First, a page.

No trip to New Orleans would be complete without experiencing something that was born here.  I’m not talking a good Sazerac or Hurricane, no, NOLA is the birthplace of jazz.  Preservation Hall is where it all started but getting tickets to the shows is difficult and it’s not very family friendly.  Even still, we did find a few places that had dinner with live jazz.  Namely the Palm Court Jazz Cafe and Snug Harbor.   They have menus that cater specifically to kids (think chicken nuggets and the like).  Another good way to expose young ones to jazz is on the riverboat cruises they have that ride up and down the Mississippi.  There are day tours, lunch or dinner cruises too, but they all have live jazz.  I love jazz but what I really wanted to hear was Zydeco.  And oddly enough, the best local place to hear Zydeco is at Rock ’N’ Bowl – it’s a bowling alley that has live Zydeco concerts 8pm on Thursday nights.  You can take the kids, go bowling, eat some yummy local food and listen or rather dance to Zydeco. 

Jazz for all ages in New Orleans

New Orleans is colorful and fun, but we would be missing a big part of its history by ignoring its darker side.  Disney doesn’t shy away from it.  Why should we?  But there are ways to keep it light, entertaining and educational.  We booked a ghost tour and were treated to age-appropriate tales of hauntings and history.  Voodoo is mentioned a lot here.  My kids think of Voodoo as Dr. Facilier from The Princess and the Frog.  So just the mention that this might be real made them a little nervous.  But I don’t shy away from things and if I’m fearful of something I learn as much as I can about it.  I hope to pass that on to my kids.  This is the perfect example.  We visited Marie Laveau’s Voodoo Shop, Reverend Zombie’s Voodoo Shop and also the History of Voodoo Museum.  We spoke to several knowledgeable and kind people in the stores and museum to realize that, just like lots of things, the emphasis has been placed on the bad parts.  That Hollywood has put a sick and horrific twist on this religion that is still actively practiced today.  Were we converted? Nope.  Jesus is still my home boy.  But the kids and I learned enough to not be scared and know that this is much deeper than a half day delve…. Basically, we realized that we know what we don’t know but we figured out a few things that put us at ease.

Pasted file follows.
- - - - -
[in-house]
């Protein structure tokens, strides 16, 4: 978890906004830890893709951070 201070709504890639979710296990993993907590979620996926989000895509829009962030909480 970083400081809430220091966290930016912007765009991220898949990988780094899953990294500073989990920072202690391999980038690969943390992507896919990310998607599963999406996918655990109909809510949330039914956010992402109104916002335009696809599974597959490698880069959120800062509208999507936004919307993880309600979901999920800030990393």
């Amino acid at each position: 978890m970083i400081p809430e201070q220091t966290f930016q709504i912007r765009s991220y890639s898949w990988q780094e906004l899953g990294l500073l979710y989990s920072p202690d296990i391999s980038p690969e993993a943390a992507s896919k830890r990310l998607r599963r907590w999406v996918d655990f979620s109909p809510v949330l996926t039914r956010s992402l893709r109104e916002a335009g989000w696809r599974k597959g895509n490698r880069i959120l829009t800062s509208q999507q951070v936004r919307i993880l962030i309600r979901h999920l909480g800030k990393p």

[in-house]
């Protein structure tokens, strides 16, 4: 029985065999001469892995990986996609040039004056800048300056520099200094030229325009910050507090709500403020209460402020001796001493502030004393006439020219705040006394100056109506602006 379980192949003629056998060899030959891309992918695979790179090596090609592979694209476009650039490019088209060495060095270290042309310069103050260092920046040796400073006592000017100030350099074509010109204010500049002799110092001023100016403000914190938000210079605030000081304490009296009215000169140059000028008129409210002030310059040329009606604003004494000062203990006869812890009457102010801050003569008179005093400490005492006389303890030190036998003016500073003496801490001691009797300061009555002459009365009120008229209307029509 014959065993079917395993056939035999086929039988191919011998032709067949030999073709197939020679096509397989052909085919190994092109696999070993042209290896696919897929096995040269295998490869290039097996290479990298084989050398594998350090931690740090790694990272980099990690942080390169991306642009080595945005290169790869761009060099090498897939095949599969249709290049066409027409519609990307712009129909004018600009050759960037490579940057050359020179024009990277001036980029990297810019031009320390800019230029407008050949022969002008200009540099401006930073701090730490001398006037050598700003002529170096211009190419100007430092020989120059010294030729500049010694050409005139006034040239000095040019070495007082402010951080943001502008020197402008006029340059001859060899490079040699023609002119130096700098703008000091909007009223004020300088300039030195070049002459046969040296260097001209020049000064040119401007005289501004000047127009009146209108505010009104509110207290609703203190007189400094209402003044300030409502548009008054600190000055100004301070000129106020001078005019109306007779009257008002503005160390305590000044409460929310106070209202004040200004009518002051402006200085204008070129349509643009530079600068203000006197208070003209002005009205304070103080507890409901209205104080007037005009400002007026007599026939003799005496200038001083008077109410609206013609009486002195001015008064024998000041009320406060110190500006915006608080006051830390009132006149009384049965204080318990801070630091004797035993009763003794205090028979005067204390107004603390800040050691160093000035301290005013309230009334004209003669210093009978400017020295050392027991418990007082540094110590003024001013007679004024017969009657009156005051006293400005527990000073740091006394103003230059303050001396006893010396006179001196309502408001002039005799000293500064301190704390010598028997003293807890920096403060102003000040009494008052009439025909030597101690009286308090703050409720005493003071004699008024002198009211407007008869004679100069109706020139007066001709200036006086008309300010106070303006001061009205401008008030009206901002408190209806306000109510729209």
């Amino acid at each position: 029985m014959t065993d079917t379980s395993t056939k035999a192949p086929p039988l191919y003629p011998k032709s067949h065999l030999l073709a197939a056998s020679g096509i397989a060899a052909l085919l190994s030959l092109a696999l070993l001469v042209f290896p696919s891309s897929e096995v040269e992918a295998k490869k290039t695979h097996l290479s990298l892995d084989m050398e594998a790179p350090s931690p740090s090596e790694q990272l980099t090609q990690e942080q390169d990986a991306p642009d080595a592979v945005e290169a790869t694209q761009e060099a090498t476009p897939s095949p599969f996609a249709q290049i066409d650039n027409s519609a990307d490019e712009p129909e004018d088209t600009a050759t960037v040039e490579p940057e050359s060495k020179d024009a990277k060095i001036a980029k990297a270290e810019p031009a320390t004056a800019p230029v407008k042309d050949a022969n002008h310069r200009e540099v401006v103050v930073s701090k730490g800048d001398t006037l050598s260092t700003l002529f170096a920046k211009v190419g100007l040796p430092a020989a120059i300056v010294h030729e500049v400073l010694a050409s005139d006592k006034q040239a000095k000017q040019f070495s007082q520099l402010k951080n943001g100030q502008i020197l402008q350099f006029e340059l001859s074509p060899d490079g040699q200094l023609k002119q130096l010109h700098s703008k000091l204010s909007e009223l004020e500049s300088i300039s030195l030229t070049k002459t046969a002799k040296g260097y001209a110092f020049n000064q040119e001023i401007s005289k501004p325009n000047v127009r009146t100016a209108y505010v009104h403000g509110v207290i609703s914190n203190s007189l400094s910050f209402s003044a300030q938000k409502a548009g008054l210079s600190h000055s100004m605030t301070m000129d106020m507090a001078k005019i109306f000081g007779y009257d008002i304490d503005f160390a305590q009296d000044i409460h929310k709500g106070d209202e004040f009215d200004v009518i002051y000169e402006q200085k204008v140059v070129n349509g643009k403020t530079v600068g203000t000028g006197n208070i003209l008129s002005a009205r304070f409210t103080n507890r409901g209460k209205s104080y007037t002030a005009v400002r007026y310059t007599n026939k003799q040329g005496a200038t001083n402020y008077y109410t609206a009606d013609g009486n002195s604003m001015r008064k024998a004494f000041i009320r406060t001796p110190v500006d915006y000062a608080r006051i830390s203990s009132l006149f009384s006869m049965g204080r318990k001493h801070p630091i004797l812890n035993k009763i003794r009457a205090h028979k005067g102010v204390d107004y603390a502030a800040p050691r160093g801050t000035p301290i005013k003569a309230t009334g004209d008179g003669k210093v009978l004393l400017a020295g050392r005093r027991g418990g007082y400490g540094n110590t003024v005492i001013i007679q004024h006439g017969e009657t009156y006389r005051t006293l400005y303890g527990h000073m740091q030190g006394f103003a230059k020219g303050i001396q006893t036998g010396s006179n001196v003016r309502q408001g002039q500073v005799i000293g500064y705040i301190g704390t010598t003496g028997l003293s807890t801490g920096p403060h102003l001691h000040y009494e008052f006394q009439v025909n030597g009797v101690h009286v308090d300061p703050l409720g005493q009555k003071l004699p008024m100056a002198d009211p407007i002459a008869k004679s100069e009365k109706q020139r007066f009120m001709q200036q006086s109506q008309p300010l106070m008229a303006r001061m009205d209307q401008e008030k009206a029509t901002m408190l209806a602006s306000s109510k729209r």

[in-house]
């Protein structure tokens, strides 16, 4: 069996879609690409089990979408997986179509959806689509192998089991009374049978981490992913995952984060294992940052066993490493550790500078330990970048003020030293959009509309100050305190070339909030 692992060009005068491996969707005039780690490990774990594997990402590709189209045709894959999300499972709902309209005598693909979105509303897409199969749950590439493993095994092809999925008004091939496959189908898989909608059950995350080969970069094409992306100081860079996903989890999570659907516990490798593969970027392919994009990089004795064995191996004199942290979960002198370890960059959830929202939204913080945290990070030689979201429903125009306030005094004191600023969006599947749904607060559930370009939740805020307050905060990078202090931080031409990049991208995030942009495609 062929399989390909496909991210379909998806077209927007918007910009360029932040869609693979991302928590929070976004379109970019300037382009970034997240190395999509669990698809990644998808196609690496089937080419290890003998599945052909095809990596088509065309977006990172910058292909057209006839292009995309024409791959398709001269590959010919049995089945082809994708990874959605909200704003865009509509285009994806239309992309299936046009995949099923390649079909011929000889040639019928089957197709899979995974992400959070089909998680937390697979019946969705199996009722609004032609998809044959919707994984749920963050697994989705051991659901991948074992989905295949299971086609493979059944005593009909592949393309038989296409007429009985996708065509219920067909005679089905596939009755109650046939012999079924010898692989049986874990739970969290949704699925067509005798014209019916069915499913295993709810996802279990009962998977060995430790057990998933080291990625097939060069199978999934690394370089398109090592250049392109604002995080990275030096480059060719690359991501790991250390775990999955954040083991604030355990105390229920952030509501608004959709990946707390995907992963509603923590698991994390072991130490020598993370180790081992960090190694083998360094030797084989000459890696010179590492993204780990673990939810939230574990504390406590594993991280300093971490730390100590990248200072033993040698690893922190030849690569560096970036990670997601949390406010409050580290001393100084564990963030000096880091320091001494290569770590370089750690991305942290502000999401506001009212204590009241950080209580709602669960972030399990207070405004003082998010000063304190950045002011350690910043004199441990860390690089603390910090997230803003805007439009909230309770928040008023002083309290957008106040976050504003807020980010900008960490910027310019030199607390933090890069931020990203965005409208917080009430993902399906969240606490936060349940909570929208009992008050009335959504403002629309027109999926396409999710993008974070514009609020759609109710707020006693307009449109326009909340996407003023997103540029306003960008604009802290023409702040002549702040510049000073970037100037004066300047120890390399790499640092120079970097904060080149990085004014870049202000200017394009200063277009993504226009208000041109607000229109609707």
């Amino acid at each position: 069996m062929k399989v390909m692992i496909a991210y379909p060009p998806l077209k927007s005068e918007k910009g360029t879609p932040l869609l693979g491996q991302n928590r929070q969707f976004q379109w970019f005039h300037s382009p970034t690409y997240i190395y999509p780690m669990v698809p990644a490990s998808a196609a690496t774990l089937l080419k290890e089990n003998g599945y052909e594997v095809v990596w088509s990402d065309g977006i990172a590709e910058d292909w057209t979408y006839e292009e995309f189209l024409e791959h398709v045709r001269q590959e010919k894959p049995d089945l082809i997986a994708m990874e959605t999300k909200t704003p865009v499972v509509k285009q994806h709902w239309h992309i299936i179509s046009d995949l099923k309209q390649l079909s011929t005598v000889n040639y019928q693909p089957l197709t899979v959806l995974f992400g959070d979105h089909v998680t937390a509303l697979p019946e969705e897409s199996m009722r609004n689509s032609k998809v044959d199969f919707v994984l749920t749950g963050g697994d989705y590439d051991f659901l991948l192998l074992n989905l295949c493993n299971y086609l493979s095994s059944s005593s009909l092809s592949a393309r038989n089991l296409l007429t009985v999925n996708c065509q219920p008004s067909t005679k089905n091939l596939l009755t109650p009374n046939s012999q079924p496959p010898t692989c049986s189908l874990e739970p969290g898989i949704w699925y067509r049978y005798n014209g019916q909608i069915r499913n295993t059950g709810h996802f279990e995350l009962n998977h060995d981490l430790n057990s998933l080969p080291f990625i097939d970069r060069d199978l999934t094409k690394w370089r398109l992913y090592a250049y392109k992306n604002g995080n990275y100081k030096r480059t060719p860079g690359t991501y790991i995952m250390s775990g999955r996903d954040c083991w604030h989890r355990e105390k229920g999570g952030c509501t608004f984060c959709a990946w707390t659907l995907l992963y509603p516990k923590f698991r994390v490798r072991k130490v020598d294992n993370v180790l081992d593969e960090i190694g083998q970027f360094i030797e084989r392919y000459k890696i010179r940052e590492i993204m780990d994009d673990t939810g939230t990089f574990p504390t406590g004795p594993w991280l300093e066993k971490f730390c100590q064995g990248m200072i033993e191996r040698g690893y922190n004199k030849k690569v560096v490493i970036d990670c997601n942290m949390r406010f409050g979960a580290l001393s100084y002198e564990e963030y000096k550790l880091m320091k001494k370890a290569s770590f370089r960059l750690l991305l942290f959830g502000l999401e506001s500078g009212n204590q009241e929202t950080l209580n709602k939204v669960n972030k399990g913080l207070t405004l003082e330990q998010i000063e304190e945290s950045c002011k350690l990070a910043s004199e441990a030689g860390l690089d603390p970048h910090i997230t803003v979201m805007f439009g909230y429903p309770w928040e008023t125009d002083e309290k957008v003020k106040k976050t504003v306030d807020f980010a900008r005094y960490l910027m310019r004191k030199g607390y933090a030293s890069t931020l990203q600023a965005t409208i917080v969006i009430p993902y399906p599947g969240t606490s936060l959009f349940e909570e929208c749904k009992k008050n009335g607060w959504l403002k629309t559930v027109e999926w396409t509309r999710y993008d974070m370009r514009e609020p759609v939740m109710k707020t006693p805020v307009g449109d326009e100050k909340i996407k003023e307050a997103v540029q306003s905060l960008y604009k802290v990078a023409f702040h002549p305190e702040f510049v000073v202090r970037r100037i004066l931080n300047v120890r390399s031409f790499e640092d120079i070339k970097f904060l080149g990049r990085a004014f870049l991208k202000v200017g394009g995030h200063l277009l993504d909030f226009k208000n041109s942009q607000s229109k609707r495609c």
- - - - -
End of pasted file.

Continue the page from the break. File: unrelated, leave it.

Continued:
On our last day we did some sovereign shopping.  Please don’t do this on Bourbon Street.  A word about Bourbon Street: it’s disgusting.  Royal Street is just a few blocks closer to the Mississippi and it is Bourbon Streets classy cousin.  There are some really great shops along here.  There is one that specializes in stationary, quills, ink and sealing wax – how very old school.  Shops filled with colorfully decorated masks as well as a few Christmas stores can be found here and are all locally owned. 

After picking up an iron Fleur de lis for Ryan and an earring/necklace combo for Savannah we had one more spot to hit on our way out.  That’s right.  You guessed it.  By the time we piled into the car to drive home our dark color clothes had a light dusting of white confectionery sugar.  We were fat and happy and finally didn’t care if we looked like tourist because, well, we were.  What is it about travel that enriches us?  There are things that you and the kids learn by getting outside of your element… by pushing the boundaries. There are lessons that can’t be taught in the classroom.  And one of them, if not the most important is: Life is short.  Eat the Beignets – or six. 

Happy travels ~ HH

Super Mom by day, feisty writer by night.  Heidi Hess, a 40+ year resident of Palm Beach County, considers herself a native.  In her spare time, she dabbles in writing, painting and loves to travel.